Russian runner Natalya Antyukh has held off a late surge from Lashinda Demus, the current world champion from the United States, to win Olympic gold in the women's 400-meter low hurdles.
Antyukh ran a personal best of 52.70 seconds to win her second Olympic medal. She won bronze in the 400 meters at Athens in 2004.
Demus took silver by finishing in 52.77 seconds, and Zuzana Hejnova claimed bronze for the Czech Republic with a time of 53.38 seconds.
In other track and field events on August 8, Brittney Reese of the United States won the Olympic gold medal in the women's long jump with an effort of 7.12 meters.
Russia's Yelena Sokolova won the silver with a 7.07-meter jump, while Janay DeLoach of the United States won the bronze.
Meanwhile, the Russian men's basketball team reached the final four of the London Olympics tournament with an 83-74 victory against Lithuania.
Russia will face Spain on Friday after the Spanish team defeated France 66-55. A victory against Spain would ensure Russia wins a medal in London.
It would also mark the first time since the breakup of the Soviet Union that Russia wins an Olympic medal in men's basketball.
Russia defeated Spain 77-74 during an earlier tournament game in the London Olympics.
In other games, Argentina defeated Brazil 82-77 to advance to a semifinal match-up against the United States, which defeated Australia 119-86.
In men's water polo, three former Yugoslav countries -- Serbia, Montenegro and Croatia -- advanced to the final four on August 8. Montenegro will play Croatia on August 10 while Serbia faces Italy.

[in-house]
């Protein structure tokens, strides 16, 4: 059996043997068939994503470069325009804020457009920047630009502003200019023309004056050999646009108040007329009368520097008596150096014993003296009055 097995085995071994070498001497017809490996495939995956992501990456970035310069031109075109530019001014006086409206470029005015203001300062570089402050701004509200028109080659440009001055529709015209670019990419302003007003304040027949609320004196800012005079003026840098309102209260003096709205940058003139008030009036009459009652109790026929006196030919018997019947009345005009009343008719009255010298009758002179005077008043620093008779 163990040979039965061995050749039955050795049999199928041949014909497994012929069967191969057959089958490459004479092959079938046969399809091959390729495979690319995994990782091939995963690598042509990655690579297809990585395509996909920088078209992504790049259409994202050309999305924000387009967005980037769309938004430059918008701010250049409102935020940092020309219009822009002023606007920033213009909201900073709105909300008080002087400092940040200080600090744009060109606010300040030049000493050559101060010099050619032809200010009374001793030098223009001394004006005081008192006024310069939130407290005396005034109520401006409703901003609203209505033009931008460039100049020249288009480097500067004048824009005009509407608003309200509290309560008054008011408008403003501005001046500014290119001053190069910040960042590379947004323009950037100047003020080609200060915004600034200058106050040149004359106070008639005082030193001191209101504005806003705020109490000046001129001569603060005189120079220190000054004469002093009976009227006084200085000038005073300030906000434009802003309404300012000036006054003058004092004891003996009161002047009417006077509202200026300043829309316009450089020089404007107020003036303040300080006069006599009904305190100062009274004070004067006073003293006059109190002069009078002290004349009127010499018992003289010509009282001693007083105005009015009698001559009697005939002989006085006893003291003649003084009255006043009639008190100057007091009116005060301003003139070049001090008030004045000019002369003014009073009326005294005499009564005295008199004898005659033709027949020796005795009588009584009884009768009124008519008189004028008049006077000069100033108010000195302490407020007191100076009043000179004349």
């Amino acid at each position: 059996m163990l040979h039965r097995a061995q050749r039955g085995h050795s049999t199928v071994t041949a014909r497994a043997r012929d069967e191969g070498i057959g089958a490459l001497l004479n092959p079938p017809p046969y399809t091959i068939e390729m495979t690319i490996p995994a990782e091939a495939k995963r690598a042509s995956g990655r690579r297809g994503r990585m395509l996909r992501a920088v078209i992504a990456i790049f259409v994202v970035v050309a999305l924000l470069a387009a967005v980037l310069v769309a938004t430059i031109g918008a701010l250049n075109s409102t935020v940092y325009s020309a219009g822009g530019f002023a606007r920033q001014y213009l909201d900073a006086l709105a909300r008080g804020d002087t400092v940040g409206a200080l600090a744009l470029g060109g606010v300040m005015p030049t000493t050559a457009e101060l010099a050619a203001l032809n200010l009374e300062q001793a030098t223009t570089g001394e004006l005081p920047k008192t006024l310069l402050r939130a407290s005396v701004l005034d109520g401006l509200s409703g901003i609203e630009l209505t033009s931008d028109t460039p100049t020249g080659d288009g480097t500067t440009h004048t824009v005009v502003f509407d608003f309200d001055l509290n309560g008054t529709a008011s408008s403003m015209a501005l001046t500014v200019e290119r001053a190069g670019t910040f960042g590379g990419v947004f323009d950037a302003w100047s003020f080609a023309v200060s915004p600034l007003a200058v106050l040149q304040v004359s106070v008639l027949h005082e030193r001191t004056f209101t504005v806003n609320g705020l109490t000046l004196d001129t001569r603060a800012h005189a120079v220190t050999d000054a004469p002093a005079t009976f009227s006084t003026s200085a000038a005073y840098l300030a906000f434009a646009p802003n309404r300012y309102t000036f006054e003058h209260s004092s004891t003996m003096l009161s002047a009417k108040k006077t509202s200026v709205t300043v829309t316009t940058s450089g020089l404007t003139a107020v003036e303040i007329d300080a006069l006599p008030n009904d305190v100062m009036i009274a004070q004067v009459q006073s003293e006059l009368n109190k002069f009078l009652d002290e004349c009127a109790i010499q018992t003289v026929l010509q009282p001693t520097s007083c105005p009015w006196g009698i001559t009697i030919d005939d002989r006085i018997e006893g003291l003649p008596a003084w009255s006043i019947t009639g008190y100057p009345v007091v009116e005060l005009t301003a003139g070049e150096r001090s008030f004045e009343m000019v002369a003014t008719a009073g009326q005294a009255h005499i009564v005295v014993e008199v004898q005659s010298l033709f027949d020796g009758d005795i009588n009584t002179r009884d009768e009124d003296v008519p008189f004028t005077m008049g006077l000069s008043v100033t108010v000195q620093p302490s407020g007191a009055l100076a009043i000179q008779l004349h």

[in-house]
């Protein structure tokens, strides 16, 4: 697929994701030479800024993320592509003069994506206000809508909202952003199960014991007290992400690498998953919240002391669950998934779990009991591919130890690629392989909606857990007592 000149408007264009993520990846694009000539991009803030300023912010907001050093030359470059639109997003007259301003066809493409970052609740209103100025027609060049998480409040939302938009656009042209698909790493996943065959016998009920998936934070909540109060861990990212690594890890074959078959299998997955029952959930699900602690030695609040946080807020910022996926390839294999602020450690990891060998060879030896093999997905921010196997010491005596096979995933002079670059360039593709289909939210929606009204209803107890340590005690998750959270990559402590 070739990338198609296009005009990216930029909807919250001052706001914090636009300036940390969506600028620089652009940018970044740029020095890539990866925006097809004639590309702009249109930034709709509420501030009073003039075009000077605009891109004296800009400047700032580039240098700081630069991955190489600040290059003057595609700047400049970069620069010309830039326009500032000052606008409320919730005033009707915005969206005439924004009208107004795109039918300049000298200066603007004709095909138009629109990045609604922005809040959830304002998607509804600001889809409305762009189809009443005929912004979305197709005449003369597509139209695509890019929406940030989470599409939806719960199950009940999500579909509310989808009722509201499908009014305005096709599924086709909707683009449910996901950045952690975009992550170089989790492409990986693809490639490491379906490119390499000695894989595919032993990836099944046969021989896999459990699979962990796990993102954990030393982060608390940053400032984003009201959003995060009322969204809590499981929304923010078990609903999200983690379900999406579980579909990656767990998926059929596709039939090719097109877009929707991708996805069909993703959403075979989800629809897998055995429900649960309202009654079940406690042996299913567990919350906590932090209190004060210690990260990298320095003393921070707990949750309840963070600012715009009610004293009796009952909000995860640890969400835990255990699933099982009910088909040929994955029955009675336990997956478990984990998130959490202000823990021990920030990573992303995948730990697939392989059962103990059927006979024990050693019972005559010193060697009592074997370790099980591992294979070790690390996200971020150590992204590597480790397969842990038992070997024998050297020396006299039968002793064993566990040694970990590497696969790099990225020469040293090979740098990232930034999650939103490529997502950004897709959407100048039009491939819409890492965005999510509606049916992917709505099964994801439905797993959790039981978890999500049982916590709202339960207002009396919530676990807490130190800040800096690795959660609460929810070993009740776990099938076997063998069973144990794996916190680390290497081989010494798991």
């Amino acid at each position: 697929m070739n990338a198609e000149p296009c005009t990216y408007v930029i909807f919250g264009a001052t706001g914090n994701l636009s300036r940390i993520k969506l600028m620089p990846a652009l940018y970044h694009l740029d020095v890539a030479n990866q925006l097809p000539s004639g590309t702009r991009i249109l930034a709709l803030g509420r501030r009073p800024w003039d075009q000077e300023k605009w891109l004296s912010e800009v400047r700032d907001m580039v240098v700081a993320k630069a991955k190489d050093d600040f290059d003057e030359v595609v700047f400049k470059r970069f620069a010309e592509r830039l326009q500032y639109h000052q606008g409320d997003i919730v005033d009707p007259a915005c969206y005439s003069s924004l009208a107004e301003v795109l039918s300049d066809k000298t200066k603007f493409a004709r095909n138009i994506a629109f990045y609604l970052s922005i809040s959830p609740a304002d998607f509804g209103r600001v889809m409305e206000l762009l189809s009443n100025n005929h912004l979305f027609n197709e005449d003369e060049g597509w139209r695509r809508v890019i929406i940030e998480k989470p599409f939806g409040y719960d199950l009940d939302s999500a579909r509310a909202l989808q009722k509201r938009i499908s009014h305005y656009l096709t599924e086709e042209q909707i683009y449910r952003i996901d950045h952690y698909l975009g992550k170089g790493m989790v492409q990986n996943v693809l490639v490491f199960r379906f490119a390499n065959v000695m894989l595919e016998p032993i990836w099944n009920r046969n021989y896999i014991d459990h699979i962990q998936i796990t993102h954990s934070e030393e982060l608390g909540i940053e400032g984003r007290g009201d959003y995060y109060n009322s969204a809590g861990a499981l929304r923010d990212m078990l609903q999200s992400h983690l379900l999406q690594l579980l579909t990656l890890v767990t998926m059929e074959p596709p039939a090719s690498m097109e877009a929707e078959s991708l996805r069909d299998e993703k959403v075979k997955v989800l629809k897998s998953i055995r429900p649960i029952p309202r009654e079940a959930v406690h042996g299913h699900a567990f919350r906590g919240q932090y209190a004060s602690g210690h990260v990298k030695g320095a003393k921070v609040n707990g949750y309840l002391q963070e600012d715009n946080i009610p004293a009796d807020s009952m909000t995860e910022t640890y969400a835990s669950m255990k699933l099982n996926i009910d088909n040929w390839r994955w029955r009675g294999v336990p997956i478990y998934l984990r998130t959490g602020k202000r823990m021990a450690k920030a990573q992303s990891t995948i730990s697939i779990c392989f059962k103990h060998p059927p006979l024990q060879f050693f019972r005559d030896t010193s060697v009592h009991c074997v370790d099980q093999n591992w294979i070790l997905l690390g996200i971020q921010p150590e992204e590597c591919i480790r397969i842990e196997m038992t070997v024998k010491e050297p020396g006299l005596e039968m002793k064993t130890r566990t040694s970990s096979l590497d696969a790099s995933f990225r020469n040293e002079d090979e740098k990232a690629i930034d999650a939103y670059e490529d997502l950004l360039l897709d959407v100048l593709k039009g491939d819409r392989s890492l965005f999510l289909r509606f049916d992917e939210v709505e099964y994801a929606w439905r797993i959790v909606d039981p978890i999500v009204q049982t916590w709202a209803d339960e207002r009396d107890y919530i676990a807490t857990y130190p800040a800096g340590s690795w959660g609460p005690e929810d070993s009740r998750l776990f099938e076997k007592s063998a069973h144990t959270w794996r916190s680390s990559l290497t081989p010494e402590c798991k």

Serbia's bench celebrates a goal against Australia during their quarterfinal water-polo match.
Montenegro beat Spain 11-9 in their quarterfinal to give their country a chance to win its first Olympic medal as an independent nation.
Croatia made the final four with an 8-2 victory against the United States on August, and Italy advanced with an 11-9 victory against Hungary, which has won the gold in the last three Olympics.
Gold-medal favorites Serbia were nearly upset by lower-ranked Australia but staged a decisive comeback in the second half to win 11-8.
Also on August 8, Sarah Attar became the first female track-and-field athlete to represent Saudi Arabia at an Olympics when she competed in the 800-meter preliminary heats.
The 19-year-old -- who wore a white head cover, a long-sleeved green top, and black leggings -- received a generous ovation from a capacity crowd at the Olympic stadium as she trailed in last out of the eight runners in her heat.
Attar has dual U.S.-Saudi citizenship and is a student at Pepperdine University in Los Angeles. She is the second Saudi woman to compete in any Olympics, following judoka Wojdan Ali Seraj Abdulrahim Shaherkani's earlier competition in London.
The International Olympic Committee (IOC) had extended a special invitation to Shaherkani and Attar after it pressed Saudi Arabia to end its ban on participation by women.
Away from the competition, the IOC confirmed that seven athletes from Cameroon are missing.
The IOC said it was officially notified in writing by Cameroon's Olympic Committee about their disappearance.
David Ojong, the head of the Cameroon delegation, said five boxers, a swimmer, and a female soccer player have been missing since the weekend. The reason for their disappearance is not known.
Ojong said the athletes had visas allowing them to stay in Britain until November.
London Olympic officials said Cameroon's Olympic delegation is seeking help finding the athletes.
With reporting by Reuters, AP, AFP, dpa, and BBC